Post-editing a Translated Document

Post-editing a translated text generally refers to the process of making a machine translated document more accurate or readable. The level of post editing required depends on the quality of the source text, the quality of the machine translation, and the overall level of perfection agreed on between the client and translation service.

In short, the demand for translated text has historically been greater than the translation marketplace could handle. As a result, the push for documents to be translated into local languages to meet an ever-expanding global business market led to many substandard translations being accepted. With the advances in machine translation, the increase in language pairs, and the expansion of the translation market, the acceptance of low-quality translations is quickly waning. The increased competition in the international marketplace has placed a premium on quality from presentation to product.

Despite the growing need for exceptional translation services, the number of qualified translators and the time it takes to translate documents by hand once led to a bottleneck in many parts of the industry. One of the solutions to this dilemma was post-editing machine translated documents. In the past, this did not save much time because in the time it took to edit the many errors the machines made the document could have been translated properly by a human. With the tremendous advances in computer translation, however, post-editing a machine translated document in established language pairs can produce a native-level document in 10-20 percent less time, or more.

Post-editing Options for Machine Translations

Machine translations are better than ever before. Even the best machines cannot produce human quality translations, however. Even with advanced translation memory databases, figurative language, cultural nuance, and field-specific text create inaccurate or hard to read translations. The solution is to have a human translator with a native-level fluency go over the document after it has been translated and fix the errors. There are three main levels of “fixing”:

  • Light Post-editing. With this option, the translator makes sure that the text is readable. There is very little done in the way of content, nuance, or advanced grammar. If the main gist is good enough, then this is the right level of post-editing for you.
  • Full Post-editing. A full post-edit has many variations based upon the agreement reached between the client and the translation service. After a full post-edit, the text should be easy to read, understandable, highly accurate, and any glaring faux pas should be eliminated. A text that has been fully post-edited can be safely disseminated, but will likely be identified as a translated document.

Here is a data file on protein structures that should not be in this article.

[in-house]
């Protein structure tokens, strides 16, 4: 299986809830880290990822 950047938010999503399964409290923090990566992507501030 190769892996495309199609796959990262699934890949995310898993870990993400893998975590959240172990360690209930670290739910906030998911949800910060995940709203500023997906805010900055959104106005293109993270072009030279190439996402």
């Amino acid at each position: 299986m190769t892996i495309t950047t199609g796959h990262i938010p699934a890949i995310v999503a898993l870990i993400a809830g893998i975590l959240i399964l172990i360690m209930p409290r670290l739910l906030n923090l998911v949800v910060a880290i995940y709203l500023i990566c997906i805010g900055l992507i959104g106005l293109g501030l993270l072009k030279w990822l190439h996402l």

• Human-level edit. The top-end of post-editing is a text that is indistinguishable from a product that has been translated by a human, and the standard for a top-quality human translation is that it reads as though it were written in the target language. A post-edit of this quality should have all idioms and figurative language translated into relevant and culturally understood variations, so that the full intent of the message is understood by the local reader. There should be nothing that would identify this document as having been translated from another language.

All variations of the post-edit check to make sure that no information has been accidentally deleted or added by the machine, ensure that obvious offensive or insensitive words or references are removed, and verify the basic rules of spelling. If you want verification of key terminology, punctuation, grammar, formatting, and so forth you are going to want to negotiate a full post-edit.

Saving Time and Money on Post-editing

Post-editing takes time and time costs money. If you want to get the most for your money, there are several things you can do to speed up the post-editing process.

  • Clean source text. The number one way you can speed up the process is by having a clean, well-written source text. When words are used consistently, terms are specific, the format is not overly compressed, and the information is culturally sensitive, the number of edits is decreased dramatically.
  • Translation Style Guide. When a translation style guide is used, the translators are able to use the template to speed up the translation process.
  • Term extraction. When key terms are identified up front and termbases and translation memory databases are updated for the project and language prior to the start of translation, the amount of post-editing required is significantly minimized.

The degree of professionalism and accuracy varies greatly from project to project. For work that involves academic, medical, legal, or contractual elements, there is no substitute for a regular human translation. However, if you are going to opt for a machine translation service, ensure you negotiate the proper level of post-editing required based upon the clientele that will be reading your work.

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